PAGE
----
Determining the Role of the Perivascular Microenvironment on Reproductive Function in an Organ-on-Chip Model of the Human Endometrium
Gnecco, Juan Sebastian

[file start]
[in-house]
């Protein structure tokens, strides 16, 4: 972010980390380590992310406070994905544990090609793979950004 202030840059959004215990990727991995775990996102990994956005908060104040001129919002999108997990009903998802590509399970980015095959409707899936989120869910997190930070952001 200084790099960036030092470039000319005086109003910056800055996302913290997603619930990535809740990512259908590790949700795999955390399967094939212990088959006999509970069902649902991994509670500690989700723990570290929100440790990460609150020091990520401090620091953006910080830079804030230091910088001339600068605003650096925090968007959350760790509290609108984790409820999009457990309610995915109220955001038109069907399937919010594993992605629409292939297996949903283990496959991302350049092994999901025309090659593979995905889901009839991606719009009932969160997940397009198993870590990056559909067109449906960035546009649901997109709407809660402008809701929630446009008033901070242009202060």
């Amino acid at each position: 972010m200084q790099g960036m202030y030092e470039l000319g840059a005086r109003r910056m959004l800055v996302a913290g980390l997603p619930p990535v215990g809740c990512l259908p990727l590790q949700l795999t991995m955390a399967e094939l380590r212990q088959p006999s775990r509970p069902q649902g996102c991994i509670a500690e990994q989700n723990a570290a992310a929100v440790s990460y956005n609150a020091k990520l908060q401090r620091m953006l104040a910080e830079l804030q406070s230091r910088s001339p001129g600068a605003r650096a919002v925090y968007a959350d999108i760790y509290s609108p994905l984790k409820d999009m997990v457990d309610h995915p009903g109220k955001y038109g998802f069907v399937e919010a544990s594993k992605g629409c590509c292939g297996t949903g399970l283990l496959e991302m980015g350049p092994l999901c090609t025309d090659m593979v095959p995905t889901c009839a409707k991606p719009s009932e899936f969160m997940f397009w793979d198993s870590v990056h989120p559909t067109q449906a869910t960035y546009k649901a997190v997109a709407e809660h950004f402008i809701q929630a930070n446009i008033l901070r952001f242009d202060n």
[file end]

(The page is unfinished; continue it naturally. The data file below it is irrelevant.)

The endometrium is the tissue lining the inner cavity of the uterus in which nidation and pregnancy maintenance occurs. To date, there are no physiological models that recapitulate the human endometrial microenvironment; thus, our understanding of the role of the vasculature in regulating endometrial reproductive processes remains largely unknown. “Organs-on-a-Chip” (OoC) models are compartmentalized microfluidic cultures of heterotypic cells that better approximate the human in vivo conditions. Herein, we engineered and established an OoC model of the human endometrial perivascular stroma to test the hypothesis that the endometrial vascular endothelium plays a role in regulating both normal reproduction function and disease pathogenesis. We examined the crosstalk between prolonged cultures of human endometrial endothelial cells and stromal fibroblasts under hormonal and physiological signals. Our studies demonstrated that shear stress-induced secretion of specific endothelial cell-derived prostaglandins enhances perivascular response to progesterone via a paracrine mechanism. Altogether, these translational findings show that the endometrial vascular endothelium plays a key physiologic role during the initiation of perivascular decidualization in the human endometrium. Furthermore, vascular dysfunction alters the immune-endocrine inflammatory axis of the endometrium and contributes to the pathogenesis of endometrial disorders. Specifically, endocrine disruptors such as the environmental toxicant 2,3,7,8-tetrachlorodibenzo-p-dioxin (TCDD) promoted an enhanced immune cell recruitment. Identification of specific inflammatory mediators necessary during endometrial reproductive processes may have clinical utility as therapeutic targets for reproductive disorders such as infertility, endometriosis, preeclampsia and poor pregnancy outcomes.